In contrast to the more philosophical “hard problem”, the “easy problems of consciousness” are more concrete. The point here is not to understand how our experience of consciousness arises, but to identify the complex circuits in the brain that give rise to our consciousness.

These problems are easy only in the sense that they are more tangible than the hard problem and can be dealt with using classical scientific methods. It is almost impossible to beat in all other respects.

Fortunately, this challenge does not deter scientists. In one of the most ambitious scientific projects ever, researchers around the world want to search every cell in the brain to find the seat of consciousness.

The soul hides in turmoil

The Human Brain Project is a collaboration of at least 500 scientists from 16 countries. The project aims, among other things, to map the 86 billion neurons in our brain and investigate how communication between neurons determines our thoughts and behaviour.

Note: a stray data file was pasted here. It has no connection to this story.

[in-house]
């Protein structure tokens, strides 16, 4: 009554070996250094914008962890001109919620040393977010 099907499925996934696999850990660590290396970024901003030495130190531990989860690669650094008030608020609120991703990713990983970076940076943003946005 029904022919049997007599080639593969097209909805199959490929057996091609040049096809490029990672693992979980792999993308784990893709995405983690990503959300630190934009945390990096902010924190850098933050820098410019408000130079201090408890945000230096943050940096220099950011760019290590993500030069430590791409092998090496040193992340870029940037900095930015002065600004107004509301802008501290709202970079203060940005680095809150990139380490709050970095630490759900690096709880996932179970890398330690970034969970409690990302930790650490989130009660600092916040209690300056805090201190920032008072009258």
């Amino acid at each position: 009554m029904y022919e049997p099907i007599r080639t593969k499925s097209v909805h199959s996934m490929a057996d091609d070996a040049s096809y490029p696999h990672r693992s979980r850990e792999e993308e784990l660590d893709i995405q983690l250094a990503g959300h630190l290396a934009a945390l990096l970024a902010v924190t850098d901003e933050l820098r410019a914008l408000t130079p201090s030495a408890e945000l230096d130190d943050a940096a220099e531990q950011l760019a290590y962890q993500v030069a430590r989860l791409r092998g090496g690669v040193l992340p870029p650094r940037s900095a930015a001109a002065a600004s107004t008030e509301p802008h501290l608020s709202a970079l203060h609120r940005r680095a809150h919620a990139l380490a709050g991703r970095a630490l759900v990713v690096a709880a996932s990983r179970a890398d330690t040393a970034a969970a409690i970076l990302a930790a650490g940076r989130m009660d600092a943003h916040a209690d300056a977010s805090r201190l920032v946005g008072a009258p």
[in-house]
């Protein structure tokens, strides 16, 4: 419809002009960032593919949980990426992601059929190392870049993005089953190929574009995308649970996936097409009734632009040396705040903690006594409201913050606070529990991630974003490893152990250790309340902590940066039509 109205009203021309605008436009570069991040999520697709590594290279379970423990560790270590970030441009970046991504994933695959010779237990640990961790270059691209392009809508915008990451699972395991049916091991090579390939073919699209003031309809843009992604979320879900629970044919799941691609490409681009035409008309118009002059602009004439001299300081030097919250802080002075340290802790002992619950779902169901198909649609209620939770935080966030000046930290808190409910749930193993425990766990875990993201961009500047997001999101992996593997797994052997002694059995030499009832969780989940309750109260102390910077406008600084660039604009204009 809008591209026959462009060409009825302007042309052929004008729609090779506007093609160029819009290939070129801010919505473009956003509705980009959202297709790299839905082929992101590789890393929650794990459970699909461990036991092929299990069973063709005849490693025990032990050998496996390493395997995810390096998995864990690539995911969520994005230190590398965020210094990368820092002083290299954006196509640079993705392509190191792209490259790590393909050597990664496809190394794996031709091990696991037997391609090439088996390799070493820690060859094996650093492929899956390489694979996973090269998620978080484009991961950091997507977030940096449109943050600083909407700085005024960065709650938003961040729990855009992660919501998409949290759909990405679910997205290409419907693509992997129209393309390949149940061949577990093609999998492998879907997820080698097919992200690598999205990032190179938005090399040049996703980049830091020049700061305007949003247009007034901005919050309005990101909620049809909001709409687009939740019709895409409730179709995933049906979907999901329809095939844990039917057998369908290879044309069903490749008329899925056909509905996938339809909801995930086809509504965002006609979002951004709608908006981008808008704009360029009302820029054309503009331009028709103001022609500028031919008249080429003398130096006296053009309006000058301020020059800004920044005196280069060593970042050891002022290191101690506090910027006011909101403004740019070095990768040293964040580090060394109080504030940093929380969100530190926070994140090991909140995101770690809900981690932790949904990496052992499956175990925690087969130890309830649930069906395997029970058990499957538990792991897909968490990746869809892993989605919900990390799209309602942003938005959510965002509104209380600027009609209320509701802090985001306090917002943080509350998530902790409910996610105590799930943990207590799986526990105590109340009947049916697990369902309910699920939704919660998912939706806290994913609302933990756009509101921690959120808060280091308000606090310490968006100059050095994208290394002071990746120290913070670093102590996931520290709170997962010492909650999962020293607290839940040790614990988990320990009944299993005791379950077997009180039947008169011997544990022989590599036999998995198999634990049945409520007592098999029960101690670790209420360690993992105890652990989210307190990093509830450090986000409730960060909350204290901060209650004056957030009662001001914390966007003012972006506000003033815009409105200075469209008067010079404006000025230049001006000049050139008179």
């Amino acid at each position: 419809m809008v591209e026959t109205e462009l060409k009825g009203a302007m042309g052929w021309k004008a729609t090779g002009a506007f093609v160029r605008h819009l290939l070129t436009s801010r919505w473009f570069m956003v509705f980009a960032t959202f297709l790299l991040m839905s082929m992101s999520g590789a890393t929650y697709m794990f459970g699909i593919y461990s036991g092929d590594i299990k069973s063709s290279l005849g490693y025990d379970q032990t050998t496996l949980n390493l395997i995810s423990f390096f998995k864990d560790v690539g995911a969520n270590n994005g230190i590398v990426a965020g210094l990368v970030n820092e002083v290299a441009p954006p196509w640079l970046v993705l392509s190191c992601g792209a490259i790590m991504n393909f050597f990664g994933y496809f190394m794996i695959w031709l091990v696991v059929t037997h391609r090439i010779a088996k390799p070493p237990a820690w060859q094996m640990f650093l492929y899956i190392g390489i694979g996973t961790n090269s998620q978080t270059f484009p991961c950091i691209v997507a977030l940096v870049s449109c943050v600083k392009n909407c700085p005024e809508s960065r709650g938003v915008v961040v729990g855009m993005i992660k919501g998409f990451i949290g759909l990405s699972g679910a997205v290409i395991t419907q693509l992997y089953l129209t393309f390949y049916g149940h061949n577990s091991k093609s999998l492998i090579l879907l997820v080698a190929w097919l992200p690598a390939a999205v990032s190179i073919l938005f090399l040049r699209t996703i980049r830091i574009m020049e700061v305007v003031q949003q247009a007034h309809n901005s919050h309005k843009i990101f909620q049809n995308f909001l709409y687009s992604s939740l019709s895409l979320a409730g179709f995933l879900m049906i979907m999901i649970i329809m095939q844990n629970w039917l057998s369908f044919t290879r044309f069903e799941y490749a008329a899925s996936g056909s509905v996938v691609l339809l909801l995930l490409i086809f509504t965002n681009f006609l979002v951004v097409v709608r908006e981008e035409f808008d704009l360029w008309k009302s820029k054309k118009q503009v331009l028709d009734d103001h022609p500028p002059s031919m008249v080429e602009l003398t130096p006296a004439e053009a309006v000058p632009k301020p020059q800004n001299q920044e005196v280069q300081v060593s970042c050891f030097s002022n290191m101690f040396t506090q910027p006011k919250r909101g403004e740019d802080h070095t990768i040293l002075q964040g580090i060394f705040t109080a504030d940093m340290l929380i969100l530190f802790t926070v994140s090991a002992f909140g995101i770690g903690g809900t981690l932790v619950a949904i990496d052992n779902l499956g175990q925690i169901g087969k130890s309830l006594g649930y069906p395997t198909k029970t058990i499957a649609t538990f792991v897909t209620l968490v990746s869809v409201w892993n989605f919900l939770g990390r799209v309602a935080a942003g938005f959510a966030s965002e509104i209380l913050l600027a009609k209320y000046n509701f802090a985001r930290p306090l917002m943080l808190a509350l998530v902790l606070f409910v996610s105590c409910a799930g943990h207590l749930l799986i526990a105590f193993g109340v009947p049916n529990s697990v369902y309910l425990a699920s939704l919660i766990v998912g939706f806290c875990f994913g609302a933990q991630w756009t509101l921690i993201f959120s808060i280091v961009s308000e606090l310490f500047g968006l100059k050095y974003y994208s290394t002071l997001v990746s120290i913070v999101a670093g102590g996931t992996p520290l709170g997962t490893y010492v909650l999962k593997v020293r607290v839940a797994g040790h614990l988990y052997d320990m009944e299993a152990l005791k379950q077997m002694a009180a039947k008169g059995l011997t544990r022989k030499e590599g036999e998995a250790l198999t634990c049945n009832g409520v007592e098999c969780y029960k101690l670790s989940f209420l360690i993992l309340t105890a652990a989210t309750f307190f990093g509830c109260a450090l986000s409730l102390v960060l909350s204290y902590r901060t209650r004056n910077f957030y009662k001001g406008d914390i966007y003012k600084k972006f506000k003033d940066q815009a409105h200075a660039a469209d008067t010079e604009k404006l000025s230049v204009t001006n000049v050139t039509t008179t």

The Human Brain Project has already made a number of important discoveries. In 2022, two researchers on the project, Dane Morten Kringelbach and Italian Gustavo Deco, studied brain scans of more than 1,000 people to find out how information and energy flow through neurons from one part of the brain to another.

Researchers Discover That consciousness is the result of a disorder in the brain. This disorder occurs when the information and energy flowing from the brain is chaotic in both time and space, allowing information to be transmitted more efficiently.

This phenomenon can be compared to soup, where the ingredients mix faster if you whisk in all directions in a chaotic manner than by gently tipping the spoon into the pan.

So the flow of information and energy is more chaotic when people are fully conscious, not in an unconscious state like deep sleep and coma.

It was also found that people who are fully conscious have more information flow over long distances than people in a coma. Conversely, comatose subjects had a greater flow of information over short distances in the brain.

In sleeping subjects, the exchange of information over short and long distances was low.

This discovery is a breakthrough, but what exactly it will mean for our understanding of consciousness remains unclear. Its importance won’t become clear until we get a more complete picture of the brain.